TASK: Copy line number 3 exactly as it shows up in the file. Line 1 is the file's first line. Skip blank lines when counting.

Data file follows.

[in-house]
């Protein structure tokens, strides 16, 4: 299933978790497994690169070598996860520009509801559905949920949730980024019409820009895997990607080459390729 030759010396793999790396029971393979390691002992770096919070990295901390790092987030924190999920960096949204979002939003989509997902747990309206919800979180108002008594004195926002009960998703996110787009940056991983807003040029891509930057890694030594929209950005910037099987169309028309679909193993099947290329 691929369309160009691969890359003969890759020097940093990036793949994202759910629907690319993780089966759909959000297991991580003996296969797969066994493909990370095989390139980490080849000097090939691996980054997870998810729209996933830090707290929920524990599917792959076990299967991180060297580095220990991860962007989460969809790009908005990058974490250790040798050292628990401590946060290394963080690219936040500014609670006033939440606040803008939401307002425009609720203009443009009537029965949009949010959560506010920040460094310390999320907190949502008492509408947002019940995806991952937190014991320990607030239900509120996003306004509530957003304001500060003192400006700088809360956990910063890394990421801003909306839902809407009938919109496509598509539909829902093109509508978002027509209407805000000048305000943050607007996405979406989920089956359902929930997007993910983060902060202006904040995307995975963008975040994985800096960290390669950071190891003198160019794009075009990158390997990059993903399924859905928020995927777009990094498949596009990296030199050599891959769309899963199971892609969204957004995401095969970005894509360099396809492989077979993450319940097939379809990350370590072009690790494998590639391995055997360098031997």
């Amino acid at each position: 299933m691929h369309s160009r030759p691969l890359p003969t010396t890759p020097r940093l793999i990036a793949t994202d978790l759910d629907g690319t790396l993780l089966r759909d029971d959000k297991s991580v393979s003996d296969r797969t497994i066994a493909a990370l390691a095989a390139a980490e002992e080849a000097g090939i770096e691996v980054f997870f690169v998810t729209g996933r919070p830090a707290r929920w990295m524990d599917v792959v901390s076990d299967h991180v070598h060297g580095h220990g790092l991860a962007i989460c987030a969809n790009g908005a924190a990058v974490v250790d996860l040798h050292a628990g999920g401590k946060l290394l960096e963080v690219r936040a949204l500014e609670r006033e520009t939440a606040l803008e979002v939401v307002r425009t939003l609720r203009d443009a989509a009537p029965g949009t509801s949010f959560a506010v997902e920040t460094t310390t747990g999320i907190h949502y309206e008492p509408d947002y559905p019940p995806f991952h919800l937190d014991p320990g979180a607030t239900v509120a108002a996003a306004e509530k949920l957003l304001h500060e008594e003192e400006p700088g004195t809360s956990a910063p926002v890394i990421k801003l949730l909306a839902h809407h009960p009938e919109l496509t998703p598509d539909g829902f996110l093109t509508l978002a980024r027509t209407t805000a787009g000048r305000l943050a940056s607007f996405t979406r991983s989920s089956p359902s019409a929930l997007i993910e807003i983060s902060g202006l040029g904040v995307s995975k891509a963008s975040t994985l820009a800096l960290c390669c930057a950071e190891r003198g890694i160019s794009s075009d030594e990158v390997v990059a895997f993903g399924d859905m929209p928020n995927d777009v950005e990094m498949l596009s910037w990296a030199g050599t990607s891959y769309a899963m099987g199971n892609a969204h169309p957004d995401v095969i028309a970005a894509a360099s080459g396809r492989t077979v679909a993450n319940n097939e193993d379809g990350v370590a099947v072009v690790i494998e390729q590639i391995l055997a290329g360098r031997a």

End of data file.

């Amino acid at each position: 299933m691929h369309s160009r030759p691969l890359p003969t010396t890759p020097r940093l793999i990036a793949t994202d978790l759910d629907g690319t790396l993780l089966r759909d029971d959000k297991s991580v393979s003996d296969r797969t497994i066994a493909a990370l390691a095989a390139a980490e002992e080849a000097g090939i770096e691996v980054f997870f690169v998810t729209g996933r919070p830090a707290r929920w990295m524990d599917v792959v901390s076990d299967h991180v070598h060297g580095h220990g790092l991860a962007i989460c987030a969809n790009g908005a924190a990058v974490v250790d996860l040798h050292a628990g999920g401590k946060l290394l960096e963080v690219r936040a949204l500014e609670r006033e520009t939440a606040l803008e979002v939401v307002r425009t939003l609720r203009d443009a989509a009537p029965g949009t509801s949010f959560a506010v997902e920040t460094t310390t747990g999320i907190h949502y309206e008492p509408d947002y559905p019940p995806f991952h919800l937190d014991p320990g979180a607030t239900v509120a108002a996003a306004e509530k949920l957003l304001h500060e008594e003192e400006p700088g004195t809360s956990a910063p926002v890394i990421k801003l949730l909306a839902h809407h009960p009938e919109l496509t998703p598509d539909g829902f996110l093109t509508l978002a980024r027509t209407t805000a787009g000048r305000l943050a940056s607007f996405t979406r991983s989920s089956p359902s019409a929930l997007i993910e807003i983060s902060g202006l040029g904040v995307s995975k891509a963008s975040t994985l820009a800096l960290c390669c930057a950071e190891r003198g890694i160019s794009s075009d030594e990158v390997v990059a895997f993903g399924d859905m929209p928020n995927d777009v950005e990094m498949l596009s910037w990296a030199g050599t990607s891959y769309a899963m099987g199971n892609a969204h169309p957004d995401v095969i028309a970005a894509a360099s080459g396809r492989t077979v679909a993450n319940n097939e193993d379809g990350v370590a099947v072009v690790i494998e390729q590639i391995l055997a290329g360098r031997a």